Franchise Your Business

Franchise Disclosure Document (FDD) vs. Franchise Agreement (FA)

The FDD “requires” you to pay a royalty?  Did the franchisee “default” the FDD?  No!  Rather, the FA requires the franchisee to pay a royalty. It describes the obligations which could trigger a default.  The FDD just provides information about the royalty and defaults.  The FDD and the FA, both important legal documents in franchising, are often mistakenly used interchangeably.

The FDD is an informational document that gives information about the franchise, franchise investment and the franchise agreement.  It discloses information.  The FDD does not create a legal obligation.  The FDD receipt page is signed by the franchise prospect to acknowledge the date the document was received, but it does not create a legal obligation.

The FA is a binding legal contract that is signed by both the franchisor and franchisee.  It is an agreement to do something (open and operate a franchise) and creates legal obligations.  The FA controls the relationship between the franchisor and franchisee for the term of the franchise.

You can analogize the way an FDD and FA work together to a rocket launch:

Think back to the last time you watched a space shuttle being launched into space.  The fuel tanks propel the space shuttle into space.  Once the tanks successfully launch the space shuttle into space, they fall back to the Earth and the space shuttle continues on its journey alone.  As long as there isn’t an issue with the fuel tanks, they will have done their job to propel the space shuttle into space.  Once the space shuttle is in space, it has all the tools to handle the rest of the journey on its own.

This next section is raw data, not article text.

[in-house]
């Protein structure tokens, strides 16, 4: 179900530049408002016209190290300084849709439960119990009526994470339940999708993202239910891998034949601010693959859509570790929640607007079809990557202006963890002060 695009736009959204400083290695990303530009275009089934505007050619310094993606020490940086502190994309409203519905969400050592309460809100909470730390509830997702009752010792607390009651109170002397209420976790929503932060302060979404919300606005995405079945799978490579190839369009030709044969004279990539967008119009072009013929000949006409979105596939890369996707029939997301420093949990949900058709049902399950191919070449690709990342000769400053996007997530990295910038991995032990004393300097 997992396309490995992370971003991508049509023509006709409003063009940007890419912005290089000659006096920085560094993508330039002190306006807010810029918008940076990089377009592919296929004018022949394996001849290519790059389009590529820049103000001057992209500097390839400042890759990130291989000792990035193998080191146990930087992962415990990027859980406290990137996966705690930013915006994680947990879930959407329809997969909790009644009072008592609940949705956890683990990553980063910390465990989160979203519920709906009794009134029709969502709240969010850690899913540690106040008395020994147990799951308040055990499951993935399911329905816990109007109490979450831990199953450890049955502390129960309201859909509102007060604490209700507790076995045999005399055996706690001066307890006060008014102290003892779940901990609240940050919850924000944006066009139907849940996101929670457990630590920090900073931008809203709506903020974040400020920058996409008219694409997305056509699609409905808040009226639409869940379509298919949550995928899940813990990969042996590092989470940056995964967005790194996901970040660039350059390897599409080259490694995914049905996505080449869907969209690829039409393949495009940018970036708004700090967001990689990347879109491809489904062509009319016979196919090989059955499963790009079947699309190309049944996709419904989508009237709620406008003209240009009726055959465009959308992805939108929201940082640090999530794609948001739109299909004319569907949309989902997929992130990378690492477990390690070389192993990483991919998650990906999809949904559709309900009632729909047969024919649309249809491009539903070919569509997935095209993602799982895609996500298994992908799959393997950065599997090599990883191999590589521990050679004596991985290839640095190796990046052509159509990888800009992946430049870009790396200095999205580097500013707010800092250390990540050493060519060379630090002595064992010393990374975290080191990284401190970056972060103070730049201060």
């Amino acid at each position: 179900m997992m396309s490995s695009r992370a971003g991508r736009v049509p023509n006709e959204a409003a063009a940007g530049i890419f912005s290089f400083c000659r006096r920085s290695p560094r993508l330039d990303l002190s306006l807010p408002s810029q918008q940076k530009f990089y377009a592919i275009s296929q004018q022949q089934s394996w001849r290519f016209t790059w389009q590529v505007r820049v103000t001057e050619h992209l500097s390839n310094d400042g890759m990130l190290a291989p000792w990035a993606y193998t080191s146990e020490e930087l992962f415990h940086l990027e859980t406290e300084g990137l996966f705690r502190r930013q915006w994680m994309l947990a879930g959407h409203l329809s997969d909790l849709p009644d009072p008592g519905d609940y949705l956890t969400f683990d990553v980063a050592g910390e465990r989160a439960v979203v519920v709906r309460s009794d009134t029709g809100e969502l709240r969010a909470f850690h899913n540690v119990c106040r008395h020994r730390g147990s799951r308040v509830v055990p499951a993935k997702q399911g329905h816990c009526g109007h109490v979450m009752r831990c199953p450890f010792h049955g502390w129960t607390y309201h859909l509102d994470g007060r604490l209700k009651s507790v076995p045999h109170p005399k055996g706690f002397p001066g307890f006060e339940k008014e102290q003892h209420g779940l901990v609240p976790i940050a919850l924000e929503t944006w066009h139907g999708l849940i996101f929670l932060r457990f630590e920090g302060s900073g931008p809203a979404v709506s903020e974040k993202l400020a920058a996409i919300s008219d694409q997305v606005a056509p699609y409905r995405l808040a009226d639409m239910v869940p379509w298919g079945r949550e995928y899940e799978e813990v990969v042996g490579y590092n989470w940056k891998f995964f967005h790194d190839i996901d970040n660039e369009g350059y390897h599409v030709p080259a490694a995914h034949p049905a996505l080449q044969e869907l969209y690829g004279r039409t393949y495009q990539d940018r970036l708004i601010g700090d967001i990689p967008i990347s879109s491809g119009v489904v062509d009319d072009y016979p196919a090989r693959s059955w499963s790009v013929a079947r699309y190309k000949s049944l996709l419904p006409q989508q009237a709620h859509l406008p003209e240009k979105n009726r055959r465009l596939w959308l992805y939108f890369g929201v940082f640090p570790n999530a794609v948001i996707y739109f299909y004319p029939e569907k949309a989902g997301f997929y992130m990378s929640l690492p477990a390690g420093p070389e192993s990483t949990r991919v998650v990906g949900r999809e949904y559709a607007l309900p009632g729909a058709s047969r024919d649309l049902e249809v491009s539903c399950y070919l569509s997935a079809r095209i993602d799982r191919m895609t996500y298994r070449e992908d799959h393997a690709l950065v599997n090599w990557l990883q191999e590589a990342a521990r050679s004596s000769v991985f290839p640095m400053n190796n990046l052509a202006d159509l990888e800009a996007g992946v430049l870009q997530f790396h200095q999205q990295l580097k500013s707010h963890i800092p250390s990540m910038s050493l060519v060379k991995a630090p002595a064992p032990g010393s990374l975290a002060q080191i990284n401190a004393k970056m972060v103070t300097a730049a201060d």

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In the franchise world, the FDD is the fuel tank(s) and the FA is the space shuttle.  The FDD launches the FA on its franchise journey.  As long as there are no issues with the disclosures in the FDD, the FDD will have done its job and the FA will control the journey on its own.  In the world of space shuttles, the astronauts will likely know right away whether the fuel tanks have done their job because the space shuttle will have made it into space.  Unfortunately, in the franchise world, a defective FDD may make itself known later, after the initial launch. But the FDD, like the fuel tanks, will still only come up again if it didn’t properly do its job (false statements, missing information, etc.). Otherwise, the FA governs the franchise relationship until the next launch (renewal of the franchise).